WordPress has to generate each page each time a visitor enters your site. This can be a costly operation, with your web server wasting its resources of CPU and memory. But it is not necessary to do that. All visitors can view the same page version, for a period of time, or at least until your next modification. To make things more efficient, you should always cache your site and take out all additional components (e.g. unused plugins) that can possibly slow down the caching process.

Use the WP Super Cache plugin

There are a lot of plugins made for caching. We recommend the WP Super Cache plugin because it's highly recommended for most cases and relatively simple to configure. If you need a more powerful solution, the W3 Total Cache  plugin is the right one for you. It has much more options (e.g. CSS/JavaScript minifying) but it's also much more complicated to configure.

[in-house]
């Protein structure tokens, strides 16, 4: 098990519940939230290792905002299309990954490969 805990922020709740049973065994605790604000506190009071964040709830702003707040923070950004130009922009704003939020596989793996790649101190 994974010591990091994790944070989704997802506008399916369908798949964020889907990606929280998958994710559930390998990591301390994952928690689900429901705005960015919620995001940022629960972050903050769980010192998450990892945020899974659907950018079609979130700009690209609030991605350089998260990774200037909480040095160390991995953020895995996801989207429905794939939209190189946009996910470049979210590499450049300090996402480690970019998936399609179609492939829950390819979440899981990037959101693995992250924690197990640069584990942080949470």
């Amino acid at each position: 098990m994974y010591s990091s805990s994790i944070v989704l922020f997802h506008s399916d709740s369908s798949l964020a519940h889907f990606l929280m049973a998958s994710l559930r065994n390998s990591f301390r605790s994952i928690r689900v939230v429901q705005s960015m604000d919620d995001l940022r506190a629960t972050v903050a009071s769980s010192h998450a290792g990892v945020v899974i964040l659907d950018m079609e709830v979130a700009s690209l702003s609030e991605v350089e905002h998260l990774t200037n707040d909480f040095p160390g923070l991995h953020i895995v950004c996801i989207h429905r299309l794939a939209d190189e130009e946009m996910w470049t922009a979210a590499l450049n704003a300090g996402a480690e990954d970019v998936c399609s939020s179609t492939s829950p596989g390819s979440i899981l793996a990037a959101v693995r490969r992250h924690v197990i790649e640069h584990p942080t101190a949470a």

If you are not familiar with the WP Super Cache plugin and you're looking for a quick start guide, you can check out the How to Install and Setup WP Super Cache for Beginners tutorial.

Uninstall unused plugins

One of the best ways to provide best site performance is to use only the necessary plugins. Less plugins means that there are fewer resources to process and this translates to a faster site. Make sure that all your active plugins are integral, and if there are plugins that are not, deactivate (or remove) them. Our theme is delivered with a lot of built-in components so before you decide to use a 3rd party extension, check first if the theme isn’t already providing you with that services.

Enable gzip compression

All modern browsers support and automatically negotiate gzip compression for all HTTP requests. Enabling gzip compression can reduce the size of the transferred response by up to 90%, which can significantly reduce the amount of time to download the resource, reduce data usage for the client, and improve the time to the first render of your page. See How to Optimize Your Site with GZIP Compression to learn more.